Earl “Wire“ Lindo, Bob Marley & The Wailers’ keyboard player, died in a hospital in London, UK on September 4th. He was 64.
Back in march 2017 he was part of The Wailers UK-Tour with Aston „Familyman“ Barrett & Junior Marvin.
News of Lindo‘s passing was met with an outpouring of tributes on social media, as family, friends, artist, and fans expressed their grief:
“There is only one Earl “Wya” Lindo, and today he went home to join Bob, Peter, & Carly for a mystical jam session in Zion…this teenage musical genius, producer & visionary was the first invited to join Bob, Peter & Bunny when his reputation & talent reached Bob‘s ears… We are so proud that Wya joined us in March 2017 for our UK tour…keeping The Wailers music & message alive…his contribution to Reggae and the music industry on a whole will never be forgotten… We love you brother Wya, and you shall never be forgotten, you are forever in our hearts… once a Wailer, a Wailer forever…”
Culture Minister Pays Tribute to the Late Earl ‘Wire’ Lindo
Mr. Lindo, a keyboard player for Bob Marley and the Wailers, and who was considered one of the more versatile musicians of his generation, died in London on September 4.
Minister of Culture, Gender, Entertainment and Sport, Hon. Olivia Grange, has joined the growing list of persons paying tribute to the late Earl ‘Wya’ Lindo.
According to Minister Grange, Lindo was “an exceptionally gifted musician who played a pivotal role alongside Bob Marley and the Wailers in the global success of Jamaica’s Reggae music”.
“Jamaica has lost another giant of the music business,” the Minister said in a statement. “Wya was one of the best keyboard players that the island has produced. I offer my condolences to his family and friends in this time of bereavement,” she added.
For his part, Lindo’s Manager, Paul Ching Hue, told JIS News that the world has lost one of the true musical greats.
“I was stunned when I heard the news. We had a lot of plans in the pipeline, including an upcoming album titled ‘Earl Lindo Presents Bob Marley in Classical’. This is truly a tremendous loss,” he said.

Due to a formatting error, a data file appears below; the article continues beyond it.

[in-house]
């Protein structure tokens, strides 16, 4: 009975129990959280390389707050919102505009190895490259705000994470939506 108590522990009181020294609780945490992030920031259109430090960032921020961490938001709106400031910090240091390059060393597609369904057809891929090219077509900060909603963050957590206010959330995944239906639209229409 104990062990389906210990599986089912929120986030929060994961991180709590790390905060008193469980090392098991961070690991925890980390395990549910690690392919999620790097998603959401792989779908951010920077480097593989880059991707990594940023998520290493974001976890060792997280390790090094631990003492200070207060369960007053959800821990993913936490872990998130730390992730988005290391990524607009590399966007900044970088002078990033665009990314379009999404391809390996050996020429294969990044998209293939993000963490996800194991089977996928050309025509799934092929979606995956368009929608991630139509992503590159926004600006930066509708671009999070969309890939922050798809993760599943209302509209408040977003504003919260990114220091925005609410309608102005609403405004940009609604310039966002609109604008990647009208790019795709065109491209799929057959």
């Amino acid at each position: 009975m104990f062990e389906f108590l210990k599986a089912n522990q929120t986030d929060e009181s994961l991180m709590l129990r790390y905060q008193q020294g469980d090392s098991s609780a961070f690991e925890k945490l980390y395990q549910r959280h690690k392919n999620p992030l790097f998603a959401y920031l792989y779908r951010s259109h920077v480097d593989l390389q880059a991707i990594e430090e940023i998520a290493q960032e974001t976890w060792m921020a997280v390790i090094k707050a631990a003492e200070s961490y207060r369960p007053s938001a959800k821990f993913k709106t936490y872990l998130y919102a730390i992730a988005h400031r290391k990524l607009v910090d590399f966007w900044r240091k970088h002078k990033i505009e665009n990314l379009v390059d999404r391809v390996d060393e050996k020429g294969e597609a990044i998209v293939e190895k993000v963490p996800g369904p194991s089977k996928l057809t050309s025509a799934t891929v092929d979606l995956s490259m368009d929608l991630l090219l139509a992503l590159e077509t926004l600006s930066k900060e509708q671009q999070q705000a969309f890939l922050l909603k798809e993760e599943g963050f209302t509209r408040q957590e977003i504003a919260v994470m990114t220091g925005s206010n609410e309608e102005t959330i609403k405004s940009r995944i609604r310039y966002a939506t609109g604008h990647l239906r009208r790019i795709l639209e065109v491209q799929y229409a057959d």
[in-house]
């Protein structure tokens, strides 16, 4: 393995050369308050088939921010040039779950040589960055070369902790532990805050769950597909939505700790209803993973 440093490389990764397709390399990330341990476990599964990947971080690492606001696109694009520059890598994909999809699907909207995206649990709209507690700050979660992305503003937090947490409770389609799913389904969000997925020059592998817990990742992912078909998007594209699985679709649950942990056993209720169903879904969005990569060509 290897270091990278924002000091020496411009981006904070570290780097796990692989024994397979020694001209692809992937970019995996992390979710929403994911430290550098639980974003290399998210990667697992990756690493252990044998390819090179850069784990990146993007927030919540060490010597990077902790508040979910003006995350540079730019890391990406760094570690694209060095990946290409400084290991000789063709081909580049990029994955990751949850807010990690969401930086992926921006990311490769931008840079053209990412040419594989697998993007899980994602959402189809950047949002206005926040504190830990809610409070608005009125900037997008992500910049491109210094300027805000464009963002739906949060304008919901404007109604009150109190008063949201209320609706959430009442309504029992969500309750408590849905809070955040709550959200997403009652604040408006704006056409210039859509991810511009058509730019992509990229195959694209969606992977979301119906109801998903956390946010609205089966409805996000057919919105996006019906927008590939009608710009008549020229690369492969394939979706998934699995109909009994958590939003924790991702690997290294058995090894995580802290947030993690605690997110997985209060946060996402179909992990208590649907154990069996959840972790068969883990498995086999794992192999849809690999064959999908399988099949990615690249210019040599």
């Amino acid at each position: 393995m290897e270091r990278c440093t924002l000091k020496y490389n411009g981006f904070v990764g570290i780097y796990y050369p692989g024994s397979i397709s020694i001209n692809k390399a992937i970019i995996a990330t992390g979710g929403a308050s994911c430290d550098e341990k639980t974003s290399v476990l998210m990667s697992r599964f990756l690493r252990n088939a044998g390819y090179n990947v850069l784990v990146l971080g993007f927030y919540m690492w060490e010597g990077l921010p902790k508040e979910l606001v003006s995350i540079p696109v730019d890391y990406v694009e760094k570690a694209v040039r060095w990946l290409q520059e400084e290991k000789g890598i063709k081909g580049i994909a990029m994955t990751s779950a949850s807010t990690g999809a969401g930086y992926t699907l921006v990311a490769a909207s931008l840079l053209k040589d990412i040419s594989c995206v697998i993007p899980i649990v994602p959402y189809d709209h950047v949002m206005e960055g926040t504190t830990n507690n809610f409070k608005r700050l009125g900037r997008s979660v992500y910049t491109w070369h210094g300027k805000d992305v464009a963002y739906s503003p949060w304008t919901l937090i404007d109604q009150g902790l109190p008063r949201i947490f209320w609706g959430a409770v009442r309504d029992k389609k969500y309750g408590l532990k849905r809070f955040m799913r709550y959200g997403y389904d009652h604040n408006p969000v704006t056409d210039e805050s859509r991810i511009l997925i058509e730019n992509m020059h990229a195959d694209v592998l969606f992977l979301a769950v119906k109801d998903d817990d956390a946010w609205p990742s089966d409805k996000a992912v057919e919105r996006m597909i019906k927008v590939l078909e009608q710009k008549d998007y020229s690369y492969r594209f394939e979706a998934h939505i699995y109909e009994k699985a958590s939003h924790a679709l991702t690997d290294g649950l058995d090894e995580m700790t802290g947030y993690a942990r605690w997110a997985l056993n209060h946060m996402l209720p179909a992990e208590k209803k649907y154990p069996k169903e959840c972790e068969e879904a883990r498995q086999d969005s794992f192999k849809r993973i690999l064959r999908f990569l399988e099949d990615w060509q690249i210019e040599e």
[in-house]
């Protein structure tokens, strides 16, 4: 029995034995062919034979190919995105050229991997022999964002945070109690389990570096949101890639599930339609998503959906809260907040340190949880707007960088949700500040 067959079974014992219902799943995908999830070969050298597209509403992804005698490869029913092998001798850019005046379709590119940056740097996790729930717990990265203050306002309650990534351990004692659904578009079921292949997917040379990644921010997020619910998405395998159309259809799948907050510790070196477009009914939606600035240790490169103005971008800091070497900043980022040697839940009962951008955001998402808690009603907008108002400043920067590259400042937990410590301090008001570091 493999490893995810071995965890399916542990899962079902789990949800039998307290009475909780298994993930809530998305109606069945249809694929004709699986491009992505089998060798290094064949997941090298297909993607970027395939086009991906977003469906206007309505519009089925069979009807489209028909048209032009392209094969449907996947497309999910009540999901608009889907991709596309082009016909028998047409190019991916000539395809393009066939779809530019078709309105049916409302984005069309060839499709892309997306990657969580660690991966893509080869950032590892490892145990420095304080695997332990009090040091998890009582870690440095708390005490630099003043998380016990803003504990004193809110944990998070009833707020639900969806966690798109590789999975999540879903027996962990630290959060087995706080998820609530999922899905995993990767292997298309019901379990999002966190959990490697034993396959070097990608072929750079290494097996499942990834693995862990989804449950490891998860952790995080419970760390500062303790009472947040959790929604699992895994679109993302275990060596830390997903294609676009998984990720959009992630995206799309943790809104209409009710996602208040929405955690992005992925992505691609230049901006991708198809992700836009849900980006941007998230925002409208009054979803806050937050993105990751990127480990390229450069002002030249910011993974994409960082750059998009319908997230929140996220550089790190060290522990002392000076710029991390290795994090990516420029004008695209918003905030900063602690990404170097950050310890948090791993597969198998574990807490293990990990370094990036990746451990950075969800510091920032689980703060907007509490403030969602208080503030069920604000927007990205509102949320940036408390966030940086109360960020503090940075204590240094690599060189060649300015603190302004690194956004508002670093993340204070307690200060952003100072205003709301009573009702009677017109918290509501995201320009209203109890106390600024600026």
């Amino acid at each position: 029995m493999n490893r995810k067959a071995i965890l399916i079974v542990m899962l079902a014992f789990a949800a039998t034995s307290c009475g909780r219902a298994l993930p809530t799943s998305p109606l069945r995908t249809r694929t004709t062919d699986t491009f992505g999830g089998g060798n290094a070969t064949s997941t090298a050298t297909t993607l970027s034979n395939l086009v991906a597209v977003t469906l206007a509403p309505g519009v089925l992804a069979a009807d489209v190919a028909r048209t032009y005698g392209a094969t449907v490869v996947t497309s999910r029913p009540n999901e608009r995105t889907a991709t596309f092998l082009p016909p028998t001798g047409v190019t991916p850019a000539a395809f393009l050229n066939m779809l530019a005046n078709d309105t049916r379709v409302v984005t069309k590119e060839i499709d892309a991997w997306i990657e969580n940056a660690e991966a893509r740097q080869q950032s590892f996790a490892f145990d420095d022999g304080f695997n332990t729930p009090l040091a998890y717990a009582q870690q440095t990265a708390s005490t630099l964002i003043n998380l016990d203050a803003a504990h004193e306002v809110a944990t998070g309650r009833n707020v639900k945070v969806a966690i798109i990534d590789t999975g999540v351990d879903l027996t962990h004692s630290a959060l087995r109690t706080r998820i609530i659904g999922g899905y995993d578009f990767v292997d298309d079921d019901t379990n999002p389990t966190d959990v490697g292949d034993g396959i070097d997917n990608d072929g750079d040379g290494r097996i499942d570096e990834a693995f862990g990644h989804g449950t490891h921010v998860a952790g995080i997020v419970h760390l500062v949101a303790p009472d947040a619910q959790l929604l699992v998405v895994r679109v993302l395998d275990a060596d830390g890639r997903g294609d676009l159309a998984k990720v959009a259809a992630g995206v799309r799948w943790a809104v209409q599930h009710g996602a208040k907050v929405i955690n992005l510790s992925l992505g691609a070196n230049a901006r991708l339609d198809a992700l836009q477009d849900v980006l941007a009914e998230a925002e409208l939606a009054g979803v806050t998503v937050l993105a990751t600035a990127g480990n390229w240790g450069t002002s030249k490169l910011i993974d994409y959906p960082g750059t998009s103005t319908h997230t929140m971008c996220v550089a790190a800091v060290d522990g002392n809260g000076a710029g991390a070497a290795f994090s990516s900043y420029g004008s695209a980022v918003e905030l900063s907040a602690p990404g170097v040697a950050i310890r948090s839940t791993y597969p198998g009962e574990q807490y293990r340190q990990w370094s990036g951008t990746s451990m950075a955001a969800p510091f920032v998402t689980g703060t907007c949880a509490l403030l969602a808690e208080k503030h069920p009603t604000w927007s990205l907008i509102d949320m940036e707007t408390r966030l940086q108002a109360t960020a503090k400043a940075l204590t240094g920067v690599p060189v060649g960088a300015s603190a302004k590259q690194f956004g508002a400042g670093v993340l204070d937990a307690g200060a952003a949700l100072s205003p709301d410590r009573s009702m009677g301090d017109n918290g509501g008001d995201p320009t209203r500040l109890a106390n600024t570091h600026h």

Born in 1953 in Kingston, Mr. Lindo spent his early days working at Coxsone Dodd’s Studio One, where he played on innumerable recordings with almost every upcoming and proven star on the reggae scene.
He joined the Wailers in 1972 and had been a permanent fixture, even after Marley’s death in 1981. He also played and collaborated with a number of reggae icons on the international scene, including Burning Spear.
b. Earl Wilberforce Lindo, 7 January 1953, Kingston, Jamaica. Lindo began his musical tuition at the Excelsior High School playing classical piano and bass, and he began listening to the jazz sounds of Lee Dorsey and Jimmy Smith.
His initial foray into the reggae industry came when he played keyboards for Tommy McCook And The Supersonics; a notable hit from the period was ‘The Ball’, credited to Lindo With The Supersonics. He then performed in the Meters alongside Bobbie Kalphat and Bobbie Denton.
During their brief existence the group supported Bob Andy, Peter Tosh and Dennis Brown. Following the dissolution of the Meters, Lindo joined the Now Generation, supporting Sharon Forrester through her association with Geoffrey Chung. Lindo’s earlier association with Peter Tosh resulted in him being recruited on keyboards on a US tour alongside brothers Carlton and Aston ‘Familyman’ Barrett.
Lindo was later recruited to join the Wailers for Burnin’; although not actually credited, his image is clearly featured on the original artwork.
By 1974 Lindo left the band to perform on keyboards with blues artist Taj Mahal. They recorded, among others, ‘Black Man Brown Man’, which was later recorded and released by Judy Mowatt. In 1977, Lindo returned to Jamaica where he recorded with Big Youth, Culture, I Roy and Al Brown.
During his respite from the Wailers he also released two solo hits, ‘No Soul Today’ and ‘Who Done It’. Lindo rejoined the Wailers in 1978 and his playing skills are featured on Babylon By Bus, Survival and Uprising.
Lindo also appeared on the famed JBC film of Bob Marley’s solo acoustic performance of ‘Redemption Song’. Following Marley’s demise in 1981 the band continued to perform as the Wailers Band, performing Bob Marley hits alongside the group’s own compositions. He remains with the group to the present while also pursuing solo projects.